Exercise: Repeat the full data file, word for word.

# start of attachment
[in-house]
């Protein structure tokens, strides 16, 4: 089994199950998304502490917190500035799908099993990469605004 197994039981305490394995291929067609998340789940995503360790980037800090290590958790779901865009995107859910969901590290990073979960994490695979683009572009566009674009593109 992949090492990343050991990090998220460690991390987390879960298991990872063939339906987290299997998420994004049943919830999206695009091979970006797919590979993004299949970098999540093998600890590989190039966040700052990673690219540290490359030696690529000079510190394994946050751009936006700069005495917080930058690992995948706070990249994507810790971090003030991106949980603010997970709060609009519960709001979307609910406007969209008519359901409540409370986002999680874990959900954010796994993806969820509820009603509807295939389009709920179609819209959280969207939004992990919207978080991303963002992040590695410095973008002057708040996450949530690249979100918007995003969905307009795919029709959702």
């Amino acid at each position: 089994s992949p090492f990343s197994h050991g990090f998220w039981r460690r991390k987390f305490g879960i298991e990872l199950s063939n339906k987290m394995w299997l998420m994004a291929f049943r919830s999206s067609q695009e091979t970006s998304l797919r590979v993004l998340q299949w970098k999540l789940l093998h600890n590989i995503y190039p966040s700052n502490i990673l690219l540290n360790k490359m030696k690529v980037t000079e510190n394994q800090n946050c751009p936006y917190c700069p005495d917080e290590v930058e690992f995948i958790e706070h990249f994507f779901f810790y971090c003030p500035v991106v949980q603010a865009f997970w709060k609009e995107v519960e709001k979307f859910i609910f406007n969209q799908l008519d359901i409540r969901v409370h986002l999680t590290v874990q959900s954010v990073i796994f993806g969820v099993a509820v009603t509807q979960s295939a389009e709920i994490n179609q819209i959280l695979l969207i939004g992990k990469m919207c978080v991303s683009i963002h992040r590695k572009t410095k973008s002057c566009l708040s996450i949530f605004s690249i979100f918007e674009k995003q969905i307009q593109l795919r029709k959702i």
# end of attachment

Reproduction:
[in-house]
């Protein structure tokens, strides 16, 4: 089994199950998304502490917190500035799908099993990469605004 197994039981305490394995291929067609998340789940995503360790980037800090290590958790779901865009995107859910969901590290990073979960994490695979683009572009566009674009593109 992949090492990343050991990090998220460690991390987390879960298991990872063939339906987290299997998420994004049943919830999206695009091979970006797919590979993004299949970098999540093998600890590989190039966040700052990673690219540290490359030696690529000079510190394994946050751009936006700069005495917080930058690992995948706070990249994507810790971090003030991106949980603010997970709060609009519960709001979307609910406007969209008519359901409540409370986002999680874990959900954010796994993806969820509820009603509807295939389009709920179609819209959280969207939004992990919207978080991303963002992040590695410095973008002057708040996450949530690249979100918007995003969905307009795919029709959702």
């Amino acid at each position: 089994s992949p090492f990343s197994h050991g990090f998220w039981r460690r991390k987390f305490g879960i298991e990872l199950s063939n339906k987290m394995w299997l998420m994004a291929f049943r919830s999206s067609q695009e091979t970006s998304l797919r590979v993004l998340q299949w970098k999540l789940l093998h600890n590989i995503y190039p966040s700052n502490i990673l690219l540290n360790k490359m030696k690529v980037t000079e510190n394994q800090n946050c751009p936006y917190c700069p005495d917080e290590v930058e690992f995948i958790e706070h990249f994507f779901f810790y971090c003030p500035v991106v949980q603010a865009f997970w709060k609009e995107v519960e709001k979307f859910i609910f406007n969209q799908l008519d359901i409540r969901v409370h986002l999680t590290v874990q959900s954010v990073i796994f993806g969820v099993a509820v009603t509807q979960s295939a389009e709920i994490n179609q819209i959280l695979l969207i939004g992990k990469m919207c978080v991303s683009i963002h992040r590695k572009t410095k973008s002057c566009l708040s996450i949530f605004s690249i979100f918007e674009k995003q969905i307009q593109l795919r029709k959702i």